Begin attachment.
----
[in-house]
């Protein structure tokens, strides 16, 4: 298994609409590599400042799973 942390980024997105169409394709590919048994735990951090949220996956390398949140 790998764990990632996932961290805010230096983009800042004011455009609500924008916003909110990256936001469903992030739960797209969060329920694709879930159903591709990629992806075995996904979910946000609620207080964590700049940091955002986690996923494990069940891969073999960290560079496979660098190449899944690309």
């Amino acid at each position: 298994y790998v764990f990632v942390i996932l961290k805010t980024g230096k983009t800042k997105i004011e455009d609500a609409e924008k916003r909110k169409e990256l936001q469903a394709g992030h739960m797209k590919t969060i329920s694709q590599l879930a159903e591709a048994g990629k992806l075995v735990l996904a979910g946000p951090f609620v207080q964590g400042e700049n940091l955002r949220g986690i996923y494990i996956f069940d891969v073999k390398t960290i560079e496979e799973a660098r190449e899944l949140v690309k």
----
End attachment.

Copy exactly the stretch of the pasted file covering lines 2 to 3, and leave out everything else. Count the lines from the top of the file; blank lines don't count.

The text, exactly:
């Protein structure tokens, strides 16, 4: 298994609409590599400042799973 942390980024997105169409394709590919048994735990951090949220996956390398949140 790998764990990632996932961290805010230096983009800042004011455009609500924008916003909110990256936001469903992030739960797209969060329920694709879930159903591709990629992806075995996904979910946000609620207080964590700049940091955002986690996923494990069940891969073999960290560079496979660098190449899944690309």
């Amino acid at each position: 298994y790998v764990f990632v942390i996932l961290k805010t980024g230096k983009t800042k997105i004011e455009d609500a609409e924008k916003r909110k169409e990256l936001q469903a394709g992030h739960m797209k590919t969060i329920s694709q590599l879930a159903e591709a048994g990629k992806l075995v735990l996904a979910g946000p951090f609620v207080q964590g400042e700049n940091l955002r949220g986690i996923y494990i996956f069940d891969v073999k390398t960290i560079e496979e799973a660098r190449e899944l949140v690309k």